I’m trapped in Faculty Memorial Hall on a Thursday morning, shifting uncomfortably in my seat every two minutes, unable to stop thinking about breakfast sandwiches. I’m copying down the notes from the PowerPoint, tapping my pen against my chin, and drawing random lines in the margins of my notebook. The professor asks the class a question, and I do everything in my power to slip into the void to remain invisible. The lines in my notebook are suddenly the most interesting thing I’ve ever seen! But then, it happens. A giant spotlight shines down from above and hits me directly in the eye. There’s nowhere to run now. I’ve just been randomly called on even though I’ve done nothing to suggest that I want to answer this question.
In recent years, fossil fuels have become something of a pariah in American politics. Class action suits, perhaps most famously Juliana v. United States, echo the lawsuits that broke the tobacco trust. Spearheaded by either youth activists or coastal cities, such lawsuits basically argue that Big Oil should be liable for the damage it has done to the planet. And, like Thalidomide or Big Tobacco, it should pay for its public deception about the true danger of its products, as its decades-long campaign of climate denial finally collapses.
Back in December, I began the extremely taxing process of writing a resume, and started my search for a summer internship. Unbeknownst to me, I set my hopes too high because I really hoped that I would land a paid internship – knowing to a degree that it was unlikely, but I didn’t realize how difficult it is to even get an internship, period.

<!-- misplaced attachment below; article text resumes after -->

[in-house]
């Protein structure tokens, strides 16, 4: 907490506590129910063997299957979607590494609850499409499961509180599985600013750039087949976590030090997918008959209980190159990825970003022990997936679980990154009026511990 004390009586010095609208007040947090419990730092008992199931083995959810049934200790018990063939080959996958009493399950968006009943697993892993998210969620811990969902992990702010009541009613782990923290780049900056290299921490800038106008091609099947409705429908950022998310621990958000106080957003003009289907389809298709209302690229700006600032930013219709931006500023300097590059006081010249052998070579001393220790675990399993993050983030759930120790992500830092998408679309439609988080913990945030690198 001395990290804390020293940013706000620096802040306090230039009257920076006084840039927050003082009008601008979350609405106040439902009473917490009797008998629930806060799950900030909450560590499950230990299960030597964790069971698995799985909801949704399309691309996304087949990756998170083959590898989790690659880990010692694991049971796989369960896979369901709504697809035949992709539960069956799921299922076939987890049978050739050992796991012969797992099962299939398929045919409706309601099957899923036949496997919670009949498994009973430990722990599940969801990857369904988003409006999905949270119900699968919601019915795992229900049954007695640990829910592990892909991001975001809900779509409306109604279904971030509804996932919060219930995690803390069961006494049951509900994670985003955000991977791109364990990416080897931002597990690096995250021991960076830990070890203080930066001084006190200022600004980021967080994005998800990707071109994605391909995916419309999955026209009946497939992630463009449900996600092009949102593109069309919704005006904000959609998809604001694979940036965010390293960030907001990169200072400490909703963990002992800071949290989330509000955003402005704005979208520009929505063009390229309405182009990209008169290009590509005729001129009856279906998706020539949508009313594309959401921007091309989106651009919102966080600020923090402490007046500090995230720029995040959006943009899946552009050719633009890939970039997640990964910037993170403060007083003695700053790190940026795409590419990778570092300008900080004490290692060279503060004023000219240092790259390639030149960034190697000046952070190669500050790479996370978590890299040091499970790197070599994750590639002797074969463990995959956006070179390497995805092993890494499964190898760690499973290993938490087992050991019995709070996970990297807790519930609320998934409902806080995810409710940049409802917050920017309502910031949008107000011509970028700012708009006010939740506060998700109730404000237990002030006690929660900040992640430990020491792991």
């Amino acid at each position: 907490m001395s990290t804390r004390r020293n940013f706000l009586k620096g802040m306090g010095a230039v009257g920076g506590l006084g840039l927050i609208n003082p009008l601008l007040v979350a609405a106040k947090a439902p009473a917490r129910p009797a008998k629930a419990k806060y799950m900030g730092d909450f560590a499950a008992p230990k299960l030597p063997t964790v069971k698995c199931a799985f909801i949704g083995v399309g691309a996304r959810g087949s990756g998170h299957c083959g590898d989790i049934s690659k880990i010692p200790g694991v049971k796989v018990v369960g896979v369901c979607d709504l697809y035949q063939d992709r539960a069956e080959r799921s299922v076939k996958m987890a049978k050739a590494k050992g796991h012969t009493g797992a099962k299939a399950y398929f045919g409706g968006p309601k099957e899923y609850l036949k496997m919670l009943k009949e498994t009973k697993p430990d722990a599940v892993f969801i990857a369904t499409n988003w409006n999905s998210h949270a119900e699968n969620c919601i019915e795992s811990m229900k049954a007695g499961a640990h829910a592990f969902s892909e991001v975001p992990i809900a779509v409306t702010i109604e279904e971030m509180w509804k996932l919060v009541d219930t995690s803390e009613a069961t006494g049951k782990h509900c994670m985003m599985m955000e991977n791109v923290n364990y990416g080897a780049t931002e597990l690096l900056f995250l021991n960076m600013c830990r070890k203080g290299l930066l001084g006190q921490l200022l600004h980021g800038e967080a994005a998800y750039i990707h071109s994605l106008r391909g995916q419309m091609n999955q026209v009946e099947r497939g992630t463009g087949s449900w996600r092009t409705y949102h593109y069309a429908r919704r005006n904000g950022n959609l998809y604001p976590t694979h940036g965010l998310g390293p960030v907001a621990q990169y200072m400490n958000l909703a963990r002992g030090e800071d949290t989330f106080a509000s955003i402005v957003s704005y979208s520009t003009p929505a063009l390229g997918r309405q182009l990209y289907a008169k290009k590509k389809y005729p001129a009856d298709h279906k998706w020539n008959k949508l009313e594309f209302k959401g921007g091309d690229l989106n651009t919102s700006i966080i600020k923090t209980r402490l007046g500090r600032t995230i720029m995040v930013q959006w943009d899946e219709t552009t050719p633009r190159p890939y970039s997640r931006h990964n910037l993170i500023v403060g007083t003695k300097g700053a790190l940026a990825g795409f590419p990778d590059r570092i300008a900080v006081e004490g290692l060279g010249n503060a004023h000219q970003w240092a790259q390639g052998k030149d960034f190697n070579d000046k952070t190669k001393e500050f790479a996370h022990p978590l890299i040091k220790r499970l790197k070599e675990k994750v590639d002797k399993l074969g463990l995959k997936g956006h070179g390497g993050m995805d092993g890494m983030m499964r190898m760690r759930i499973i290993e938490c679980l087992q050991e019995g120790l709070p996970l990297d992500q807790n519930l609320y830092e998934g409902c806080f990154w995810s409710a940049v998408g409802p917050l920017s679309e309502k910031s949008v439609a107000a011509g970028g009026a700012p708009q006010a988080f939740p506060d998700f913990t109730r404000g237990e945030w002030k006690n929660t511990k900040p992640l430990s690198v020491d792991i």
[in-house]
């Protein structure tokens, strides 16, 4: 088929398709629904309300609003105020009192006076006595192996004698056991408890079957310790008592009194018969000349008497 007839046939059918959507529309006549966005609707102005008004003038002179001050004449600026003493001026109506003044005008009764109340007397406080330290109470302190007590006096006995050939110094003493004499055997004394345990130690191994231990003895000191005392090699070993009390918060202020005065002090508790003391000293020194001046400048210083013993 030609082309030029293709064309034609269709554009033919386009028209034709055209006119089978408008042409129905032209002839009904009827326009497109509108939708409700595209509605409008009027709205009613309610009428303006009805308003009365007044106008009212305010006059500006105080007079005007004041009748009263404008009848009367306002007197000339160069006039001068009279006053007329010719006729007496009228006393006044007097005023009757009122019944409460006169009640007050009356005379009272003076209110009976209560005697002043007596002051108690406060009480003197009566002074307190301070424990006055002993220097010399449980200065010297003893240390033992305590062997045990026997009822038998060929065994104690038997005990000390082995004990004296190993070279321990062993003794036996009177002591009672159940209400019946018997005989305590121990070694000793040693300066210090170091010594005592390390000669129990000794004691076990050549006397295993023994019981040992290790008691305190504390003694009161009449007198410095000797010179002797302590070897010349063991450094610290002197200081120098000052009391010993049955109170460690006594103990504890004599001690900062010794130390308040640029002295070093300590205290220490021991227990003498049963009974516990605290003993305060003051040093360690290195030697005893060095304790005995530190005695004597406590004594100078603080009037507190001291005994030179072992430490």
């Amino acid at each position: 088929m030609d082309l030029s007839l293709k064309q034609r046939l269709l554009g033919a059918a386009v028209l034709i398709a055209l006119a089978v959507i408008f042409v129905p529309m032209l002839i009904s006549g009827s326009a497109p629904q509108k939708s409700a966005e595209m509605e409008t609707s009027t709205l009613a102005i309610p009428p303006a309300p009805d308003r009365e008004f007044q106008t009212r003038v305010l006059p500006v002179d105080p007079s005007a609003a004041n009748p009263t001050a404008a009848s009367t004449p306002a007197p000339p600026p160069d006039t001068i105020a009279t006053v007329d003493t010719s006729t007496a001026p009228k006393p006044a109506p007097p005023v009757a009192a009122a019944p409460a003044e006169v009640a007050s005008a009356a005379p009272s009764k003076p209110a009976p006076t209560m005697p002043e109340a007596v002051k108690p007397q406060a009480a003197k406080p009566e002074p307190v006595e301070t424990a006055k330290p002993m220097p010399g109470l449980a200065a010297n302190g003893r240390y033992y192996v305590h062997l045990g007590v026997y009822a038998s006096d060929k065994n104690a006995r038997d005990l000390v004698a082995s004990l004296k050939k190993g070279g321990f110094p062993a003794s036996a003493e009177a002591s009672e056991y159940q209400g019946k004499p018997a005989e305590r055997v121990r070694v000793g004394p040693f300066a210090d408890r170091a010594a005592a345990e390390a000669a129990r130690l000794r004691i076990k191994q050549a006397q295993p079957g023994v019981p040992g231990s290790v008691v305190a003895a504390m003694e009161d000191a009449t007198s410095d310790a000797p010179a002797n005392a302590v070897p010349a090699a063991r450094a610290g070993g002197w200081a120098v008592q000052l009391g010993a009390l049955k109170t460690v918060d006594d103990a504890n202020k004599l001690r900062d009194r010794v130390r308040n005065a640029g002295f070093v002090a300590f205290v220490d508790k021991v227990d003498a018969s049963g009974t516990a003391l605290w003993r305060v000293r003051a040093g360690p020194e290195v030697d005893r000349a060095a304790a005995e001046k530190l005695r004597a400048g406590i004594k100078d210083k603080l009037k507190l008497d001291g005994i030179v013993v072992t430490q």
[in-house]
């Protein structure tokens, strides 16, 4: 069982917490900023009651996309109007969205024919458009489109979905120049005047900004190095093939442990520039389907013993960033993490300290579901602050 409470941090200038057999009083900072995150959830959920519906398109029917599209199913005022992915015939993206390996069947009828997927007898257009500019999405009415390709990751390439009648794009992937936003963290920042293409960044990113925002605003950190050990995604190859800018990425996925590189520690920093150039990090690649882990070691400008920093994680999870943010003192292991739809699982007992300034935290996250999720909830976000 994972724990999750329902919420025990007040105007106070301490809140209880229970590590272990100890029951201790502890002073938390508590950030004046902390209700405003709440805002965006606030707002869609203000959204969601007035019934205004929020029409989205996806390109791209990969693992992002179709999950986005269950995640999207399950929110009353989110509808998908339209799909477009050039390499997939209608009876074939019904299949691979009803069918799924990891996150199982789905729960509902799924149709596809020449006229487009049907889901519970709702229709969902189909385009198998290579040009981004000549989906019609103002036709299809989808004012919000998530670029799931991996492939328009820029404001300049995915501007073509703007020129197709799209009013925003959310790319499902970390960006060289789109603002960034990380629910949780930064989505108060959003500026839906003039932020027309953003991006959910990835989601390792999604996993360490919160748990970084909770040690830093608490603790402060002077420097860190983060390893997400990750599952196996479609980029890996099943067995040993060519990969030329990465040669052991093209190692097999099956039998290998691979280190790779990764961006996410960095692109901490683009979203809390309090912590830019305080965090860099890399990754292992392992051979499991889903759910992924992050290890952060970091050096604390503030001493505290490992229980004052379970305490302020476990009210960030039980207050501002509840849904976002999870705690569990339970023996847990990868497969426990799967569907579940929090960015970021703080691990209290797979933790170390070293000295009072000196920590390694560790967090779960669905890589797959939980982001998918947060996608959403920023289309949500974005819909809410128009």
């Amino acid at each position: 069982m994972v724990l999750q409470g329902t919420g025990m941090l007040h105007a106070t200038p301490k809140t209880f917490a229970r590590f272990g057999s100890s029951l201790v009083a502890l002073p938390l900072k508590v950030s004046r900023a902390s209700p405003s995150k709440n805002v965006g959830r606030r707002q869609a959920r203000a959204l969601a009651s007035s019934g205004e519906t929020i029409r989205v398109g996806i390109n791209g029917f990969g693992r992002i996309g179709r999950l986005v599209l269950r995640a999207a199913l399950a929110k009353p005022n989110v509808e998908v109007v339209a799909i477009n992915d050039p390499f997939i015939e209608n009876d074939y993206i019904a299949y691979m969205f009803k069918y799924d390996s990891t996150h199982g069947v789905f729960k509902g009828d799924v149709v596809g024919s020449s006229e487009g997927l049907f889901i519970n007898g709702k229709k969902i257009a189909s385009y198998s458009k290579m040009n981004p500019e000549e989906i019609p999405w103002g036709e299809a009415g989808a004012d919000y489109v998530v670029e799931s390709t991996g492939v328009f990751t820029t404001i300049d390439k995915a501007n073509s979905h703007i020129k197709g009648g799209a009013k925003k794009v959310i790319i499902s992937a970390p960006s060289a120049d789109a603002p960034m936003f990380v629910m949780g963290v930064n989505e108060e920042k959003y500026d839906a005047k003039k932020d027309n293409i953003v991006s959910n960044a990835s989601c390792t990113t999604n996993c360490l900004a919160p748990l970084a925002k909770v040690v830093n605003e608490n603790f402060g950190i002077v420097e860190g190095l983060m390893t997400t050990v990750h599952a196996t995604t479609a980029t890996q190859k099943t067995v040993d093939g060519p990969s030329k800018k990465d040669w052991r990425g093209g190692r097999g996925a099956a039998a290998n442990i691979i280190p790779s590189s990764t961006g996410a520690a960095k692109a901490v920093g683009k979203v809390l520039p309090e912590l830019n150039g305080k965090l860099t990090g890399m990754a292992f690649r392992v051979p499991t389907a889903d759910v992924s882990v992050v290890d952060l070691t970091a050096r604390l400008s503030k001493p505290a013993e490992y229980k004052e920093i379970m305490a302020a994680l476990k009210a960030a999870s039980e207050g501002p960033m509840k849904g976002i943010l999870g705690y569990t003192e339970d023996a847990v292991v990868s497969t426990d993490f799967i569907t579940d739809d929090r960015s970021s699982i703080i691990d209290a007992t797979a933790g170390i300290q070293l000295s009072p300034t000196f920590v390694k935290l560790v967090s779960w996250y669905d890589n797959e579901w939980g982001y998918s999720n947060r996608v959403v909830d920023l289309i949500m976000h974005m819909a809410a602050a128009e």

As someone who has been working a paid job since the age of 15, I had learned from an early age that I deserve to get paid for the work that I do.
This past week, a publication (we do not speak its name here at the paper) published an article about me. I think it was intended to be complementary? Perhaps even admiring? However, upon reading it this past Wednesday, I found it to be insensitive, inappropriately toned, and: here’s the kicker. It was written so poorly and edited so haphazardly that it accidentally implied I was both sexist and racist. It did not explicitly call me a racist, but it could be inferred through misleading pronouns. Misleading pronouns: you know, that thing you learned not to do in middle school grammar class.
When I think of the working class and who really has their best interests at heart, a single name keeps crossing my mind and I can’t stop seeing their smiling face.
It’s not César Chávez, who organized migrant farm workers in California and Florida in the 1960s and 1970s.
Love is stronger than hate. Love is stronger than hate. There has been a lot of controversy with schools lately. From the white supremacy scandal on our own campus, to the fact that young people can get guns so easily and bring them to school; there is a lot of hate in our world. People do not pay attention to the needs of others. It is rather upsetting to many of us here at the paper. We are constantly in awe of what is going on in our own country and we cannot do anything to really make a difference at times. We try our best to influence our writers to act in solidarity, but are we successful? Not always.
As I write this on March 16th, I am in the middle of the second of my two favorite days of the year. I am talking, of course, about the two days on which the first round of the NCAA basketball tournament (March Madness) takes place. Over the course of these two days, 32 basketball games are played, and I need to watch every. single. one.
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Jerry Seinfeld. Loving husband, father of four, and Emmy-nominated stand-up comedian. Noted for his iconic commentary: “what’s the DEAL with AIRLINE food??” Seinfeld has accomplished many great feats in his life, well known for his self-titled sitcom, Seinfeld, co-written with Larry David. But what happens when you give Jerry Seinfeld complete control of a children’s movie? You get The Bee Movie.